“Bread, freedom, human dignity”: Mass protest returns to Tahrir Square

Hundreds of thousands rallied in Cairo’s Tahrir Square and in other Egyptian cities Wednesday on the first anniversary of the Jan. 25, 2011, uprising  that led to the ouster of dictator Hosni Mubarak.

BBC reporter Jon Leyne said the huge crowd in Cairo was “possibly the biggest gathering in Tahrir Square since that day nearly a year ago when they celebrated the departure of Hosni Mubarak. But as to the political significance – that’s a bit harder to assess.”

“There are now many competing agendas in Egypt,” Leyne said. “On one side of the square the Islamists reveled in their recent success in the parliamentary elections. Their leaders are in behind-the-scenes talks with the military over a negotiated handover of power later this year. On the other side of the square, liberals and representatives of the youth movement were more openly antagonistic towards Egypt’s military rulers. Many more people came just to enjoy what felt like a huge street party.”

The Associated Press called it “a show of strength by secular groups in their competition with the country’s powerful Islamists over demands for an end to military rule.”

News reports, and the video below, indicate masses of protesters expressed anger over the slow pace of trials for those accused of killing protesters last year, demanded an end to military trials for civilians, and called for the ruling military council to hand over power to elected civilian government.

“Those in uniform who shot Egyptians dead in front of me still walk the streets freely,” a Cairo tour guide told the UK Guardian. “Those that, like Mubarak, ordered such shootings – they remain in power instead of being behind bars. Listen to chants around us: ‘Bread, freedom, human dignity.’ Where are those things? Can we see or touch them? No, and that’s why we’re here today.”

The video was made by Mosireen, which describes itself as “a non-profit media centre in Downtown Cairo born out of the explosion of citizen journalism and cultural activism in Egypt during the revolution.” It shows students, doctors, workers, women and others demanding “change, freedom, social justice”: (text continues below video)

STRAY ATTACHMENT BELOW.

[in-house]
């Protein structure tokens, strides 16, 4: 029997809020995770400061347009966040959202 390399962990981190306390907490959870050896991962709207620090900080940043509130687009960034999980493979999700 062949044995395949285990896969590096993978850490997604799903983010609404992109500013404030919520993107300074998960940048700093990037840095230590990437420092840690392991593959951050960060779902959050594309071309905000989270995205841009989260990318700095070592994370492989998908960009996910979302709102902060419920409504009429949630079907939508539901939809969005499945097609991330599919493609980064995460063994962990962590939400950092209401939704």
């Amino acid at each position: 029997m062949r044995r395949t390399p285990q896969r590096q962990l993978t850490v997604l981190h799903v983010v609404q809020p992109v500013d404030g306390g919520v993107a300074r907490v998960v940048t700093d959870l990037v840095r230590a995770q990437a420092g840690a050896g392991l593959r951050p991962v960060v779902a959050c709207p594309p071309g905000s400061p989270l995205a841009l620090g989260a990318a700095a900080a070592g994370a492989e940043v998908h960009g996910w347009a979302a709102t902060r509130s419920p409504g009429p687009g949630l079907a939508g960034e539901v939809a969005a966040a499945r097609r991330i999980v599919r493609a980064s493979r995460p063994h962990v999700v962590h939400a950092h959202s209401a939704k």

BBC reported that Field Marshal Mohamed Hussein Tantawi, chair of the ruling Supreme Council of the Armed Forces (known as Scaf) said on Tuesday that the state of emergency, which has been in place in Egypt almost continuously since 1967, would be lifted.

But he said the law would still be applied in cases of “thuggery.” The military has used the term “thugs” to justify the crackdown on people demanding a return to civilian rule, the BBC said. Repeal of the much-hated emergency law has been a key demand of the protesters, the British news agency said.

Last year, the military council widened the scope of the emergency law to include labor strikes, traffic disruption and spreading false information.

The Egyptian Federation of Independent Trade Unions was formed a year ago, in opposition to the state-controlled Egyptian Trade Union Federation. The interim governing body has not recognized the approximately 300 independent unions that have been formed since then, with a membership of approximately 2 million, according to the Egyptian Independent, the English-language website of Al-Masry Al-Youm.

Reporter Jano Charbel writes, “Many workers say they have yet to see conditions change, despite their critical role in the protests that forced former President Hosni Mubarak from office. ‘Workers continue to feel marginalized, just like they did under the Mubarak regime,’ says Mahmoud Rihan, a leading organizer of the recently established Federation of Transport Workers.”

Workers are demanding full-time contracts for full-time work, an increased minimum wage, official recognition of independent unions, passage of a trade union rights law, purging of corrupt officials from state institutions and companies, and re-nationalization of privatized companies, Charbel reports.

Thousands of protesters have remained in Tahrir Square since Wednesday. More than 50 political groups and parties announced additional protests planned for Friday, Jan. 27, which they are calling the “Second Friday of Anger.” The Friday protests will demand Egypt’s military rulers hand over power to an elected civilian authority.

Photo: Egyptians set up an obelisk in Cairo’s Tahrir Square with the names of people who were killed during the 18-day uprising a year ago, to mark the uprising’s first anniversary, Jan. 25, 2012. (AP/Amr Nabil)



Susan Webb
Susan Webb

Susan Webb is a retired co-editor of People's World. She has written on a range of topics both international - the Iraq war, World Social Forums in Brazil and India, the Israel-Palestinian conflict and controversy over the U.S. role in Okinawa - and domestic - including the meaning of socialism for Americans, attacks on Planned Parenthood, the U.S. as top weapons merchant, and more.